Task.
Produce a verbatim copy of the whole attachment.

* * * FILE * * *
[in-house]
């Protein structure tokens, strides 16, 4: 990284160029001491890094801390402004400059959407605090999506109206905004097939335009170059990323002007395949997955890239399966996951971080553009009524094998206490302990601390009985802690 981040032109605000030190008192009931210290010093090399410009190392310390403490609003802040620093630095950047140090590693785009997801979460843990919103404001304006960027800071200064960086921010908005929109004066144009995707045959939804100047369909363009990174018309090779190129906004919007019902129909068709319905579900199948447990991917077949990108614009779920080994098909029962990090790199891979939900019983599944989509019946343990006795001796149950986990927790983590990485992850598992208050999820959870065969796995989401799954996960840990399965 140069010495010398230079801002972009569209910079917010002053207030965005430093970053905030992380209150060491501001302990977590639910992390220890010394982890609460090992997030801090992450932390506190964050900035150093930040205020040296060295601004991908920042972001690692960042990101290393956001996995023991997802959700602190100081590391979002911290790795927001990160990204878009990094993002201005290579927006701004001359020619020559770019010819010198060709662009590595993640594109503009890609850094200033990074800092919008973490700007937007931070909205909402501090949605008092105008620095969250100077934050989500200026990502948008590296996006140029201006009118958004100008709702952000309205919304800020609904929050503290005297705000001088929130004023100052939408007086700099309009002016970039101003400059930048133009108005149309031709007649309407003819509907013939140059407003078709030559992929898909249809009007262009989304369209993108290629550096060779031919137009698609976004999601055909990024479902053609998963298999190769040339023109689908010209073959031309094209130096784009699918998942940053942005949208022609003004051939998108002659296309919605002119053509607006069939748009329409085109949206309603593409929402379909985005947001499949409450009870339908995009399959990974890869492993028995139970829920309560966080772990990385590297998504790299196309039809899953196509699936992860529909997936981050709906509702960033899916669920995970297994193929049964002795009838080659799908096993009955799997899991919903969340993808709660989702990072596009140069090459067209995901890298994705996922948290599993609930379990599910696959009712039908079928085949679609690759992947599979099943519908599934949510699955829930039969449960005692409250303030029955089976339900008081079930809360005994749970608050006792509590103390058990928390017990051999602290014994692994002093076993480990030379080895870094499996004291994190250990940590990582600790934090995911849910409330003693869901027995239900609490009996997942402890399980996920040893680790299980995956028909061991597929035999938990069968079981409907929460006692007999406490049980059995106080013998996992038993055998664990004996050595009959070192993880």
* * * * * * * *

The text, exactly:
[in-house]
């Protein structure tokens, strides 16, 4: 990284160029001491890094801390402004400059959407605090999506109206905004097939335009170059990323002007395949997955890239399966996951971080553009009524094998206490302990601390009985802690 981040032109605000030190008192009931210290010093090399410009190392310390403490609003802040620093630095950047140090590693785009997801979460843990919103404001304006960027800071200064960086921010908005929109004066144009995707045959939804100047369909363009990174018309090779190129906004919007019902129909068709319905579900199948447990991917077949990108614009779920080994098909029962990090790199891979939900019983599944989509019946343990006795001796149950986990927790983590990485992850598992208050999820959870065969796995989401799954996960840990399965 140069010495010398230079801002972009569209910079917010002053207030965005430093970053905030992380209150060491501001302990977590639910992390220890010394982890609460090992997030801090992450932390506190964050900035150093930040205020040296060295601004991908920042972001690692960042990101290393956001996995023991997802959700602190100081590391979002911290790795927001990160990204878009990094993002201005290579927006701004001359020619020559770019010819010198060709662009590595993640594109503009890609850094200033990074800092919008973490700007937007931070909205909402501090949605008092105008620095969250100077934050989500200026990502948008590296996006140029201006009118958004100008709702952000309205919304800020609904929050503290005297705000001088929130004023100052939408007086700099309009002016970039101003400059930048133009108005149309031709007649309407003819509907013939140059407003078709030559992929898909249809009007262009989304369209993108290629550096060779031919137009698609976004999601055909990024479902053609998963298999190769040339023109689908010209073959031309094209130096784009699918998942940053942005949208022609003004051939998108002659296309919605002119053509607006069939748009329409085109949206309603593409929402379909985005947001499949409450009870339908995009399959990974890869492993028995139970829920309560966080772990990385590297998504790299196309039809899953196509699936992860529909997936981050709906509702960033899916669920995970297994193929049964002795009838080659799908096993009955799997899991919903969340993808709660989702990072596009140069090459067209995901890298994705996922948290599993609930379990599910696959009712039908079928085949679609690759992947599979099943519908599934949510699955829930039969449960005692409250303030029955089976339900008081079930809360005994749970608050006792509590103390058990928390017990051999602290014994692994002093076993480990030379080895870094499996004291994190250990940590990582600790934090995911849910409330003693869901027995239900609490009996997942402890399980996920040893680790299980995956028909061991597929035999938990069968079981409907929460006692007999406490049980059995106080013998996992038993055998664990004996050595009959070192993880």